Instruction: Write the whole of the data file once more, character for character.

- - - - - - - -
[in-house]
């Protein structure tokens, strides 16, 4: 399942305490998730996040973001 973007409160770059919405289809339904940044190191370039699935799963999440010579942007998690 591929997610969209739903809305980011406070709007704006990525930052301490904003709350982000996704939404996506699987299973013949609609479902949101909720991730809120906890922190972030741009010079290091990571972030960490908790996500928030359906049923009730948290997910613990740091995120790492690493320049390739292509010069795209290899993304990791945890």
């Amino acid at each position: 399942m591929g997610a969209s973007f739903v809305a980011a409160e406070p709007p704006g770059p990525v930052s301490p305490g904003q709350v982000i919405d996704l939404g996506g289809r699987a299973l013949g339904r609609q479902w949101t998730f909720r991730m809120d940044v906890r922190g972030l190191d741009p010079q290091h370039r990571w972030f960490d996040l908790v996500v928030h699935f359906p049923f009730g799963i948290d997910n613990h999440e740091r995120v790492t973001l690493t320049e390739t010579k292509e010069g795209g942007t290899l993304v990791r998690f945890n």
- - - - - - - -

[in-house]
């Protein structure tokens, strides 16, 4: 399942305490998730996040973001 973007409160770059919405289809339904940044190191370039699935799963999440010579942007998690 591929997610969209739903809305980011406070709007704006990525930052301490904003709350982000996704939404996506699987299973013949609609479902949101909720991730809120906890922190972030741009010079290091990571972030960490908790996500928030359906049923009730948290997910613990740091995120790492690493320049390739292509010069795209290899993304990791945890």
């Amino acid at each position: 399942m591929g997610a969209s973007f739903v809305a980011a409160e406070p709007p704006g770059p990525v930052s301490p305490g904003q709350v982000i919405d996704l939404g996506g289809r699987a299973l013949g339904r609609q479902w949101t998730f909720r991730m809120d940044v906890r922190g972030l190191d741009p010079q290091h370039r990571w972030f960490d996040l908790v996500v928030h699935f359906p049923f009730g799963i948290d997910n613990h999440e740091r995120v790492t973001l690493t320049e390739t010579k292509e010069g795209g942007t290899l993304v990791r998690f945890n």